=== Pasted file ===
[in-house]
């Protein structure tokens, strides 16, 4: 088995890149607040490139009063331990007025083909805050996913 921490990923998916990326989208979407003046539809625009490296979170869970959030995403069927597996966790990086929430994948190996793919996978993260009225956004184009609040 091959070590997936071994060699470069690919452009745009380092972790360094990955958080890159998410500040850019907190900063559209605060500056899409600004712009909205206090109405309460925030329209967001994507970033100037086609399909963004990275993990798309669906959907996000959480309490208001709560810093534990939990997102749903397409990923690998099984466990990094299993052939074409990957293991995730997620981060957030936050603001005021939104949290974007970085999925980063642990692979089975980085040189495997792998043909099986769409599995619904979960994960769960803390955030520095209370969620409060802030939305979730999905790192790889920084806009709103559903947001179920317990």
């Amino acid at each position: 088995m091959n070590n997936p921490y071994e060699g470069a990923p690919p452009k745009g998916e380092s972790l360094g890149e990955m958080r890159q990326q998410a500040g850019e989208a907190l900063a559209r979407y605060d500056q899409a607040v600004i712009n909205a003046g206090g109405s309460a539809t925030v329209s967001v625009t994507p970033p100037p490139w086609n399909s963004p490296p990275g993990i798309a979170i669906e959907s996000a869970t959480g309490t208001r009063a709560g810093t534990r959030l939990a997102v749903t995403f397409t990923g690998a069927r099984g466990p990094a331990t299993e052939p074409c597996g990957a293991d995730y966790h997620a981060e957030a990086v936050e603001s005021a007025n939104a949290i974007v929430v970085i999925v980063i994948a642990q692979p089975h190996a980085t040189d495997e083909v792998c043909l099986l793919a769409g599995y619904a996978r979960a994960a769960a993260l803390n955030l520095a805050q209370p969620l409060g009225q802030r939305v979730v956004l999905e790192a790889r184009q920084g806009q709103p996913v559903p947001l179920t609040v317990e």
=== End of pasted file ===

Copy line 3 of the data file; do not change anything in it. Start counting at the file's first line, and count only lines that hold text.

């Amino acid at each position: 088995m091959n070590n997936p921490y071994e060699g470069a990923p690919p452009k745009g998916e380092s972790l360094g890149e990955m958080r890159q990326q998410a500040g850019e989208a907190l900063a559209r979407y605060d500056q899409a607040v600004i712009n909205a003046g206090g109405s309460a539809t925030v329209s967001v625009t994507p970033p100037p490139w086609n399909s963004p490296p990275g993990i798309a979170i669906e959907s996000a869970t959480g309490t208001r009063a709560g810093t534990r959030l939990a997102v749903t995403f397409t990923g690998a069927r099984g466990p990094a331990t299993e052939p074409c597996g990957a293991d995730y966790h997620a981060e957030a990086v936050e603001s005021a007025n939104a949290i974007v929430v970085i999925v980063i994948a642990q692979p089975h190996a980085t040189d495997e083909v792998c043909l099986l793919a769409g599995y619904a996978r979960a994960a769960a993260l803390n955030l520095a805050q209370p969620l409060g009225q802030r939305v979730v956004l999905e790192a790889r184009q920084g806009q709103p996913v559903p947001l179920t609040v317990e």